Telegraph announces its
The transition, of course, is not without cost. There have been job losses and some people will miss their evening paper (although 'evening' became a misnomer some years ago). But the halcyon days when each medium-sized community in the UK might have justified its own daily newspaper, days when advertisers and readers had nowhere else to go, are gone.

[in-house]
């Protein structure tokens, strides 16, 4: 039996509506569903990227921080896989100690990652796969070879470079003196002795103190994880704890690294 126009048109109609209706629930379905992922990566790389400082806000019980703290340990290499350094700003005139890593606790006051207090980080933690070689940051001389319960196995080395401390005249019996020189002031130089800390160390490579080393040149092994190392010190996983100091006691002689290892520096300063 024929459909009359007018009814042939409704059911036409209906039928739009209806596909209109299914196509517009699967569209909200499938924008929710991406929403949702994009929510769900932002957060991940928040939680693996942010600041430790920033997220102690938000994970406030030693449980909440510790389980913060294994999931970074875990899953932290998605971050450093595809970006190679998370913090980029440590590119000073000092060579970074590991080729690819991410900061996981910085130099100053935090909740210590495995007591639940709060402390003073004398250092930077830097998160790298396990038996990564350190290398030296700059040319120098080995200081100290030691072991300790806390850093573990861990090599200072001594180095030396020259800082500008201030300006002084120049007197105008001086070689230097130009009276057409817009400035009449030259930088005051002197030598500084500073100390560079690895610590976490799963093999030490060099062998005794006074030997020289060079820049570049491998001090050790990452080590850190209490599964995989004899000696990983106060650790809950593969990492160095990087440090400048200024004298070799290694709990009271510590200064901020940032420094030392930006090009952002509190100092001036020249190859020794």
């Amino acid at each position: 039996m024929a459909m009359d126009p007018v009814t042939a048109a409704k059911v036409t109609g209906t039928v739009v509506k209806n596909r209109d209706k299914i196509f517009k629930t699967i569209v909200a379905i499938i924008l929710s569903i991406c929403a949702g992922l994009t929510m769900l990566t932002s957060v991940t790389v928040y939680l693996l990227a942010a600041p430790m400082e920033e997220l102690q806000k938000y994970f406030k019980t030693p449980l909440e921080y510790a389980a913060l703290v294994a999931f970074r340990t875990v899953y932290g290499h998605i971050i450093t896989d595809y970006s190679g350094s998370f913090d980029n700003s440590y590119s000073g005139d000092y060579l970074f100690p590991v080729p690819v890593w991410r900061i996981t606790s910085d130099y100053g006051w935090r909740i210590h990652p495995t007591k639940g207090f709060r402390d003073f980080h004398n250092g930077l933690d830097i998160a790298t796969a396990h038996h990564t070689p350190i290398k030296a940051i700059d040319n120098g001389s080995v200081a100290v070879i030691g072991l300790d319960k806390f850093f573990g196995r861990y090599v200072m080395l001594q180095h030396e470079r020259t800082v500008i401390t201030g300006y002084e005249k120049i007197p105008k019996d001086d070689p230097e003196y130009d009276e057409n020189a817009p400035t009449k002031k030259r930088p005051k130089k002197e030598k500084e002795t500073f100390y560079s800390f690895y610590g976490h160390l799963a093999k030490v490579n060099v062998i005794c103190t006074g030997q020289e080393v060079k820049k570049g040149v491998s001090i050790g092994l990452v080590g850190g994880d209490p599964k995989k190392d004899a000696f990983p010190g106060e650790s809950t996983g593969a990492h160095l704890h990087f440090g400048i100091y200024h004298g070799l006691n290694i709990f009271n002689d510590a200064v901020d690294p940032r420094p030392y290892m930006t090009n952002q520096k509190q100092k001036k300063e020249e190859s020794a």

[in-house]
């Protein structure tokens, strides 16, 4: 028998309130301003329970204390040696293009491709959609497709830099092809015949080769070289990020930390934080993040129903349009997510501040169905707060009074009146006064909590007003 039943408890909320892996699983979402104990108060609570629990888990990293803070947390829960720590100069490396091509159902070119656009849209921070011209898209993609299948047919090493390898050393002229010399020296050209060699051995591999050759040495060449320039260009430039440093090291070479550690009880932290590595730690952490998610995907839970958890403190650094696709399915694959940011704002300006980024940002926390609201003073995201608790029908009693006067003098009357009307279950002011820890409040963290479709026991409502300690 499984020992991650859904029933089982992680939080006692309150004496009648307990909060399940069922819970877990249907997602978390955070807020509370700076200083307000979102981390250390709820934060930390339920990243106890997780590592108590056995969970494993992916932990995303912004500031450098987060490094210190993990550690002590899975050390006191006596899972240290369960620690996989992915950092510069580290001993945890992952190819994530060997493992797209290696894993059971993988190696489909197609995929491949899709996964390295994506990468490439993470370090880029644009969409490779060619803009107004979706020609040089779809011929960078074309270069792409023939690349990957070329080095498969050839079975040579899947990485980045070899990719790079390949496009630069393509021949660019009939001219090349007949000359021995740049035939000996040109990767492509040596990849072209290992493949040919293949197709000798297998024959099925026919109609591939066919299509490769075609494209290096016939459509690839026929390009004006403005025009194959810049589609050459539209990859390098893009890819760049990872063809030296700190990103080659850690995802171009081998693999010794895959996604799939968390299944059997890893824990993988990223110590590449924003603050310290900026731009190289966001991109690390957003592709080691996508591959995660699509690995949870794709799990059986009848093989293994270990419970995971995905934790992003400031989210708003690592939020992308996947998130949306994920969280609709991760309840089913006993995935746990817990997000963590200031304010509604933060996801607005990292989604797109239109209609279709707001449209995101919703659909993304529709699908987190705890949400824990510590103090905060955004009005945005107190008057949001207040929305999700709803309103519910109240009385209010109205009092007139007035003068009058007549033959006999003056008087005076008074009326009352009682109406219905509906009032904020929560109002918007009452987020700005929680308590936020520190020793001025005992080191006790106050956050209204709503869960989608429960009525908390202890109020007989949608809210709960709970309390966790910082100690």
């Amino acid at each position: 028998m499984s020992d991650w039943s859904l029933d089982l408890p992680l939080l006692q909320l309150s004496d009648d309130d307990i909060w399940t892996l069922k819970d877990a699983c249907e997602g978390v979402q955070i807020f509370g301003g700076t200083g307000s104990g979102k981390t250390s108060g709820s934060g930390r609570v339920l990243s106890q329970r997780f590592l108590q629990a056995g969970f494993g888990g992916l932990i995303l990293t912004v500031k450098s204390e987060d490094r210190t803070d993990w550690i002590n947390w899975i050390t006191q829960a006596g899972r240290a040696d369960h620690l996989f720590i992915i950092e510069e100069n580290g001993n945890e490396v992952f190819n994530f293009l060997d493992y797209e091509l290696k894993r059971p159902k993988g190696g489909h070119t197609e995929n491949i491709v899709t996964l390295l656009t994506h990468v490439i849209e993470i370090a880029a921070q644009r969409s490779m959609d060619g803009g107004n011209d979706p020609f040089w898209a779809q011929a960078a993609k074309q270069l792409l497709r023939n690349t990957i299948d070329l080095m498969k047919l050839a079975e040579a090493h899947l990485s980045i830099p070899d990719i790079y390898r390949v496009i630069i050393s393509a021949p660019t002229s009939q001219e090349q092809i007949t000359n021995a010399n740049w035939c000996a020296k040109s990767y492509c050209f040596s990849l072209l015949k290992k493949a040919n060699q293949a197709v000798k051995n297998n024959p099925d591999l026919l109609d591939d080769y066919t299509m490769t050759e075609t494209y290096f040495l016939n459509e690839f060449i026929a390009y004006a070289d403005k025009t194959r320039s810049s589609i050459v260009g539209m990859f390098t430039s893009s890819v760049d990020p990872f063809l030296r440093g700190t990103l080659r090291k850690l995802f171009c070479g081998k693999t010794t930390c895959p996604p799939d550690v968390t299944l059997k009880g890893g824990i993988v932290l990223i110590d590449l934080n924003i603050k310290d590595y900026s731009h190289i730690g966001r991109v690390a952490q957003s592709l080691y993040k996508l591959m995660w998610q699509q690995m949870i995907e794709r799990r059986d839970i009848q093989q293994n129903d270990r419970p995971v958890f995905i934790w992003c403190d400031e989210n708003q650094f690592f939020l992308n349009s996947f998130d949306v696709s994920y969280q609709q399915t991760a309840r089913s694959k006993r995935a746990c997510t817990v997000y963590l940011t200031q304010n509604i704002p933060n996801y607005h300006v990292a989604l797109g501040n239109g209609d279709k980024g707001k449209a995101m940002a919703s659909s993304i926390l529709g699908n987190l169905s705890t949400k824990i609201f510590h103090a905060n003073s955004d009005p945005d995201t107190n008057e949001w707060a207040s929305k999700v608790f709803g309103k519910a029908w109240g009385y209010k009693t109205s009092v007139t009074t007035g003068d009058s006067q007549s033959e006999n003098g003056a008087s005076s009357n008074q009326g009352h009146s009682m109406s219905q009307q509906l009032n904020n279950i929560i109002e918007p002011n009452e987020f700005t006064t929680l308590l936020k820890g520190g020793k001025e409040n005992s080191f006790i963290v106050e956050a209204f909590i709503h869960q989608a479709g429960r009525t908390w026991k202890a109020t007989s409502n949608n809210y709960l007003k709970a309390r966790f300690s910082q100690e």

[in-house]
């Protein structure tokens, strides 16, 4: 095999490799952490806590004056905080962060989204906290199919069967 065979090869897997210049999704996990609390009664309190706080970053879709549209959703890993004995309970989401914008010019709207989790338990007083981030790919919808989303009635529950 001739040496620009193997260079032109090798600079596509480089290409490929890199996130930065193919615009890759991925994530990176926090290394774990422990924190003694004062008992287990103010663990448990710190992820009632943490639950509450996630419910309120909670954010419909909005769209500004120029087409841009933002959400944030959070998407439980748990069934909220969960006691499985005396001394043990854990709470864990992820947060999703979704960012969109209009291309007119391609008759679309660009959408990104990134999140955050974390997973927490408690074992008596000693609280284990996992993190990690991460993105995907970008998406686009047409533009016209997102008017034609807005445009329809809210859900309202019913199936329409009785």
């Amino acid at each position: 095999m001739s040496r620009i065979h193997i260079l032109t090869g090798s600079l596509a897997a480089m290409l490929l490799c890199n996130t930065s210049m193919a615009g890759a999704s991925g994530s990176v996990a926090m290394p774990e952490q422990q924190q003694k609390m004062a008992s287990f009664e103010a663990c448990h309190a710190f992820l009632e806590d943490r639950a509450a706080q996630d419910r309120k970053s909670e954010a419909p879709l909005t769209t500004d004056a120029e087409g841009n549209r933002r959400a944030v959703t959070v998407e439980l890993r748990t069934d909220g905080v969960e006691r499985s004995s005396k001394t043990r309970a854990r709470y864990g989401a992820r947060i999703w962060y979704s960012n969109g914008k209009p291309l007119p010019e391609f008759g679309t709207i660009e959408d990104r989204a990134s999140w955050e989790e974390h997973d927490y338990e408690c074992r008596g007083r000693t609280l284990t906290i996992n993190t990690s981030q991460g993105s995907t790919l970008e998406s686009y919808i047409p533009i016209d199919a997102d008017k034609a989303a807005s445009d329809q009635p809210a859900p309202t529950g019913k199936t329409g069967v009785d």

The change to weekly is really about longevity. It's about turning evening newspapers that are losing sale and revenue at alarming rates into viable long-term businesses before they crash to earth. It is inevitable that in some smaller communities, six-day-a-week publications will become increasingly less viable. But the key to any change to weekly is that the new paper has to be substantial and of real quality. Filling a fatter paper with rewritten Press Releases and overblown what's on entries will just accelerate its decline. Think of the Sunday model, rather than the local shopper. It's also important to stress that this isn't a one size fits all solution. In some places the daily model still has legs. But I would be surprised if the managements at all daily papers selling under 25,000 aren't seriously considering the weekly option.